• T. Livingston

He Who Fights And Runs Away...

You’ve undoubtedly heard the phrase, “He who fights and runs away, lives to fight another day.” But what about trading? Does he who trades and runs away, live to trade another day? While running away from a fight can be seen as an act of cowardice, if you are up against an unbeatable opponent, running away just may save your life. The same thing goes for trading. Running away from a losing trade can literally save you. I’ve seen traders ruin their accounts, their marriages, or even their lives due to massive losses in the stock market. It’s not a pleasant subject to talk about but it’s an important one. Take a look at the following charts.








SHOP, SQ, TDOC, NFLX, ZM, and UPST were at one point in the recent past the darlings of wall street. But where are they now? Even the mighty Amazon has fallen onto hard times. In crypto, Luna has collapsed to unimaginable lows.





At some point, I owned all of these. I’m actually planning on having some of these charts blown up to huge poster size to hang in my trading room. They will be an ever-present reminder of what happens to those who disregard risk management. Take a look at those charts again. Let their images be burned upon your mind, so that they will never be forgotten. The next time euphoria hits and stocks start to go parabolic, they’ll be a good reminder of what can happen when the market turns and of the inherent dangers that are forever present to a trader.

Looking at these charts, I can’t help but to imagine what I would be feeling if I still owned them. I can’t think of a time where I have been more grateful for stop losses. Sure, during bull markets I look foolish to be stopped out only to see a stock turn around and rally without me. But that’s not the point of stop losses. We use them not to be perfect but to manage our risk and to protect ourselves in the times when things go terribly wrong. Remember, there are no good stocks unless they go up. No matter how much I love a stock or believe in its’ technology, I’ve learned the hard way that the market is always right. While it’s not exciting or macho to be a weak hand, weak hands are rich hands now and forever. There is and always will be massive risks in the market and those who don’t respect risk eventually pay an extremely heavy price.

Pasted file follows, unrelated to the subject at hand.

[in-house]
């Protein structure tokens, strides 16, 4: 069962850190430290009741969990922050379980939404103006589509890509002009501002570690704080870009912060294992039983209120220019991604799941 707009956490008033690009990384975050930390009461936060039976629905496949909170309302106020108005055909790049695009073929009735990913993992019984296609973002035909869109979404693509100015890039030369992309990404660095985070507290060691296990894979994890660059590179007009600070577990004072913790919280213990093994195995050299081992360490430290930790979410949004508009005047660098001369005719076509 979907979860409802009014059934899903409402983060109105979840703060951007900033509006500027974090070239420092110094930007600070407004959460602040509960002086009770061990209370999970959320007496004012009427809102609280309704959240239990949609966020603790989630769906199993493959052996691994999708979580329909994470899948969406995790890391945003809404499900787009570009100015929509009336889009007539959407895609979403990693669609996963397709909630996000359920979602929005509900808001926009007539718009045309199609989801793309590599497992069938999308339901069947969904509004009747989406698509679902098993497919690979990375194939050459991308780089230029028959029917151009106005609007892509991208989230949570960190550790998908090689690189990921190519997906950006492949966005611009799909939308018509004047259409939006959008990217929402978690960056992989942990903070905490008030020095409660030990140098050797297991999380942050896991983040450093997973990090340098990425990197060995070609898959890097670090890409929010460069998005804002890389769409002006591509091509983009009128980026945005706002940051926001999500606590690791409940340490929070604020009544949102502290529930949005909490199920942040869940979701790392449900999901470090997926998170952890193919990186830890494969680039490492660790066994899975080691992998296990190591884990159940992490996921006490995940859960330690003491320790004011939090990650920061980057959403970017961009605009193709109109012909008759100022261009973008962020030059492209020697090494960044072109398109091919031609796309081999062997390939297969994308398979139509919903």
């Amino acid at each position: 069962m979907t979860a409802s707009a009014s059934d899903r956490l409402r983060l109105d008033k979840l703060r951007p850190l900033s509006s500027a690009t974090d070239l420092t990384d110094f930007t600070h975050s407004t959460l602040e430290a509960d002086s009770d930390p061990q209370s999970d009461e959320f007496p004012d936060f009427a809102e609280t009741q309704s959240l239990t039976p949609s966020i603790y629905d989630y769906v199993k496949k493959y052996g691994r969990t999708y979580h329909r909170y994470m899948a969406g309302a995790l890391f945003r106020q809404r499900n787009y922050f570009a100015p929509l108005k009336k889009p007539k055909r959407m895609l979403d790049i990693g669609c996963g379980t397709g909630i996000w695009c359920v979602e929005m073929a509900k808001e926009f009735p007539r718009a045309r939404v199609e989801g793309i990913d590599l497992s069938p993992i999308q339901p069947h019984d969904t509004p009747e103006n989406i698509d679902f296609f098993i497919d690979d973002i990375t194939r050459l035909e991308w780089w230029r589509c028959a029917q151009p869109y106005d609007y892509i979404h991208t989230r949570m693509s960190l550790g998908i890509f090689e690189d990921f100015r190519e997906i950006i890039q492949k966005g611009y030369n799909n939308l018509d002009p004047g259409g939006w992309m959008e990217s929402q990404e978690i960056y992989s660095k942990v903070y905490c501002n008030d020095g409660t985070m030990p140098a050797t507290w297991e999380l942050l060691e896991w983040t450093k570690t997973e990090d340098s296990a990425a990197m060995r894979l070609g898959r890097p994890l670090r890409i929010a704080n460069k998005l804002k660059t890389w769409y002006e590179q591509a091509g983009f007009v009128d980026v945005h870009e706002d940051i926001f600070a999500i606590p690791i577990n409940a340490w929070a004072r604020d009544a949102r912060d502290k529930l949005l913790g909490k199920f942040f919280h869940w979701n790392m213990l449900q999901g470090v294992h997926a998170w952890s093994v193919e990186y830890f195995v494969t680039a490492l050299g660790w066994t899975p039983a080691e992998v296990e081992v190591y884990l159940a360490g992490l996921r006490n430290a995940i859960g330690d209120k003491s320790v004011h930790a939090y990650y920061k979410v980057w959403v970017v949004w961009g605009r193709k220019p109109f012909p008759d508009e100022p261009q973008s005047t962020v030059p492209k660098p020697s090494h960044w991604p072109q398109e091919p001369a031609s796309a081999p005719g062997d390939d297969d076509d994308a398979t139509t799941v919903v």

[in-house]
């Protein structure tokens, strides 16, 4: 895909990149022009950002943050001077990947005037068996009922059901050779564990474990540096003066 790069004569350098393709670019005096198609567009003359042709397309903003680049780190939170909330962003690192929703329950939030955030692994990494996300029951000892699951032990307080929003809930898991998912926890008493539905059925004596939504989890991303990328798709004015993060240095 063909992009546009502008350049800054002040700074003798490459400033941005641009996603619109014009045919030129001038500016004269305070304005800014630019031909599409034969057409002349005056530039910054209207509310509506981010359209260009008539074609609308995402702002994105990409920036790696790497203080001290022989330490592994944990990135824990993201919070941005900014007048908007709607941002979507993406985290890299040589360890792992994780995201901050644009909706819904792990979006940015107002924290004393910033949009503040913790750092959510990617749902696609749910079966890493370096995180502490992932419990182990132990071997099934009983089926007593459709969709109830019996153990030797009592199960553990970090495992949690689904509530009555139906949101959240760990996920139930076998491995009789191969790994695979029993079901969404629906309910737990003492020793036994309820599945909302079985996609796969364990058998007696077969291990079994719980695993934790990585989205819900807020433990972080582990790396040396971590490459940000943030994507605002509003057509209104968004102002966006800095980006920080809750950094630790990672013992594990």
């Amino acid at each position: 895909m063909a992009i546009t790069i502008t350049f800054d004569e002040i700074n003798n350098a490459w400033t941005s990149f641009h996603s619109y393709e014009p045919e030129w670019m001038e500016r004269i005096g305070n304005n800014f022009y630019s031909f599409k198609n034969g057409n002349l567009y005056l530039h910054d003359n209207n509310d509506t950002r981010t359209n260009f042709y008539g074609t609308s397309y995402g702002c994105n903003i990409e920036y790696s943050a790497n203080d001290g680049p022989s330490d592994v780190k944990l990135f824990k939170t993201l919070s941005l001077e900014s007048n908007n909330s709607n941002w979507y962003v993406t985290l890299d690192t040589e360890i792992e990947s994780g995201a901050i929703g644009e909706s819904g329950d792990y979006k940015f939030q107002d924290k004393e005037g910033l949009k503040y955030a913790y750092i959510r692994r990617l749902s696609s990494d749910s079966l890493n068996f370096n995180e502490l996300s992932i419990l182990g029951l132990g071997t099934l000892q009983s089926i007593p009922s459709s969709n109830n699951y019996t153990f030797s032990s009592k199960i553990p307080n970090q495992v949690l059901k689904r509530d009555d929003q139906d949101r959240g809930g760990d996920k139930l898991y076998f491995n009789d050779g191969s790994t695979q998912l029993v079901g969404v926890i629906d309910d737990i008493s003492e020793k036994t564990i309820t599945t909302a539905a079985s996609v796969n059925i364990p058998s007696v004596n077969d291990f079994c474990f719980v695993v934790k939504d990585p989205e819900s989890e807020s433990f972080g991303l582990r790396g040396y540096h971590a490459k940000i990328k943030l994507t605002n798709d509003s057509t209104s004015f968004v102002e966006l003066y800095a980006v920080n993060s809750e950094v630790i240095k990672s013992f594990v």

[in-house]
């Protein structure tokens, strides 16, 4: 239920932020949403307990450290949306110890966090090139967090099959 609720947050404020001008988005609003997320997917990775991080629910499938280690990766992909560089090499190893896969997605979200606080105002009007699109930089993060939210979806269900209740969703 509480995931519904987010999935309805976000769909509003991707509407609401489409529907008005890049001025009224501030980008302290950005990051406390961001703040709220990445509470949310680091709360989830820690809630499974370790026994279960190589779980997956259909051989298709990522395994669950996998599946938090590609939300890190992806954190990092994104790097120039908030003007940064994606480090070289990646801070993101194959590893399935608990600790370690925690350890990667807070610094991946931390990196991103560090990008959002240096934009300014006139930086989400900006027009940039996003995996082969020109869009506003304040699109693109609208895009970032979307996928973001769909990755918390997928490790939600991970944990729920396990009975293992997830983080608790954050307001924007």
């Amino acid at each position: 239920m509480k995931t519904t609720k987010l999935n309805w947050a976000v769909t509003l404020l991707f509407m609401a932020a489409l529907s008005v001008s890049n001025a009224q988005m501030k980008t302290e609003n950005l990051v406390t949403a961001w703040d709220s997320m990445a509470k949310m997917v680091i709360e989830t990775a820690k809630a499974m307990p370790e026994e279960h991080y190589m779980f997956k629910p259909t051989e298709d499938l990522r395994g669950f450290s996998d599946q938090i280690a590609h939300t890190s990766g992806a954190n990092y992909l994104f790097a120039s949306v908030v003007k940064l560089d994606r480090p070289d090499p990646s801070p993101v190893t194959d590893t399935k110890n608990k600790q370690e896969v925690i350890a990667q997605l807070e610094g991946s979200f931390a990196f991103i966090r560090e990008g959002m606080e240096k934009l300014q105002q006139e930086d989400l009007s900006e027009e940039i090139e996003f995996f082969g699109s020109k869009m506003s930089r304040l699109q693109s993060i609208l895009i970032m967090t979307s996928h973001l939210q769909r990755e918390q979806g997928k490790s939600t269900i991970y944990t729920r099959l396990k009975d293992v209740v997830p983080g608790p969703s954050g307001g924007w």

The markets can be a very cunning and shrewd master. After many months of a bull market, it’s so easy to be conditioned to buy the dip. After all, it’s a strategy that works over and over again for years with massive success. The market begins to bread complacency amongst traders and a complacent market is a dangerous market. But here’s the deal though: it's the one time when buying the dip doesn’t work that can ultimately be the end of you. Writing about this phenomenon, Jesse Livermore once remarked, “This semisucker is the type that thinks he has cut his wisdom teeth because he loves to buy on declines. He waits for them. He measures his bargains by the number of points it has sold off from the top. In big bull markets the plain unadulterated sucker, utterly ignorant of rules and precedents, buys blindly because he hopes blindly. He makes most of the money until one of the healthy reactions takes it away from him at one fell swoop.”

While it can be painful to the account and the ego to take a small loss, it’s the only way to prevent a big loss. Although it’s nice to be optimistic, wishful thinking and seeing the world through rose colored glasses can be very dangerous to a trader.

When thinking about the past, it becomes evident that human nature and the laws of speculation never change. But the lessons must be learned over and over again by each new generation of traders as the memories of the past fade away as the next generation of traders begin to take over. Manage your risk and never get complacent. While it can be frustrating to take small losses, it is the only strategy I can think of that will allow you to “live to fight another day.”


Risk right. Sit tight.


To learn more about swing trading strategies, stock market trading, and how to trade cryptocurrencies, visit my course page.


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Disclaimer: This information is issued solely for informational and educational purposes and does not constitute an offer to sell or a solicitation of an offer to buy securities. None of the information contained in this post constitutes a recommendation that any particular security, portfolio of securities, transaction, or investment strategy is suitable for any specific person. From time to time, the content creator or its affiliates may hold positions or other interests in securities mentioned in this blog or the associated Twitter and Instagram feeds. The stock or stocks presented are not to be considered a recommendation to buy any stock or stocks. This material does not take into account your particular investment objectives. Investors should consult their own financial or investment adviser before trading or acting upon any information provided. Past performance is not indicative of future results.